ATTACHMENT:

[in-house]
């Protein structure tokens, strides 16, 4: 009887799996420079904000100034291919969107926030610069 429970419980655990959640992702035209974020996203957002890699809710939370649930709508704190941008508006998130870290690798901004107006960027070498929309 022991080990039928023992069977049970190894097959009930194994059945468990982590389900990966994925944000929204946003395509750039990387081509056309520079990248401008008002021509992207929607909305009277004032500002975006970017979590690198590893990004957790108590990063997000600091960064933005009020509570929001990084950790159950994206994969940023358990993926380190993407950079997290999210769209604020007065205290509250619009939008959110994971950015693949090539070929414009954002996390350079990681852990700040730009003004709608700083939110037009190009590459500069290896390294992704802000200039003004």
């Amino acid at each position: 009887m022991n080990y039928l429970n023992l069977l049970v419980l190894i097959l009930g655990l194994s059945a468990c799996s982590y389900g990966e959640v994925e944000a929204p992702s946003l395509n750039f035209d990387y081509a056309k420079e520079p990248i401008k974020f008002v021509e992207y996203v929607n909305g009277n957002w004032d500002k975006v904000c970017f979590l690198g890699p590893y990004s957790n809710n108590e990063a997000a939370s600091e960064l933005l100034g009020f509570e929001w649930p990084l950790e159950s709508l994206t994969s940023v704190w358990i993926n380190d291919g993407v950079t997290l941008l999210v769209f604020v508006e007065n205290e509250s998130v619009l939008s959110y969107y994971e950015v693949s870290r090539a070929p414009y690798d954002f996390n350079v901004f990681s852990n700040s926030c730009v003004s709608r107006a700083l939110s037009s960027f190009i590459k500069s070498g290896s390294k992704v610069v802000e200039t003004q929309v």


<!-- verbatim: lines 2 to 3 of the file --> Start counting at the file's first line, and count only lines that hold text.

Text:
């Protein structure tokens, strides 16, 4: 009887799996420079904000100034291919969107926030610069 429970419980655990959640992702035209974020996203957002890699809710939370649930709508704190941008508006998130870290690798901004107006960027070498929309 022991080990039928023992069977049970190894097959009930194994059945468990982590389900990966994925944000929204946003395509750039990387081509056309520079990248401008008002021509992207929607909305009277004032500002975006970017979590690198590893990004957790108590990063997000600091960064933005009020509570929001990084950790159950994206994969940023358990993926380190993407950079997290999210769209604020007065205290509250619009939008959110994971950015693949090539070929414009954002996390350079990681852990700040730009003004709608700083939110037009190009590459500069290896390294992704802000200039003004």
């Amino acid at each position: 009887m022991n080990y039928l429970n023992l069977l049970v419980l190894i097959l009930g655990l194994s059945a468990c799996s982590y389900g990966e959640v994925e944000a929204p992702s946003l395509n750039f035209d990387y081509a056309k420079e520079p990248i401008k974020f008002v021509e992207y996203v929607n909305g009277n957002w004032d500002k975006v904000c970017f979590l690198g890699p590893y990004s957790n809710n108590e990063a997000a939370s600091e960064l933005l100034g009020f509570e929001w649930p990084l950790e159950s709508l994206t994969s940023v704190w358990i993926n380190d291919g993407v950079t997290l941008l999210v769209f604020v508006e007065n205290e509250s998130v619009l939008s959110y969107y994971e950015v693949s870290r090539a070929p414009y690798d954002f996390n350079v901004f990681s852990n700040s926030c730009v003004s709608r107006a700083l939110s037009s960027f190009i590459k500069s070498g290896s390294k992704v610069v802000e200039t003004q929309v």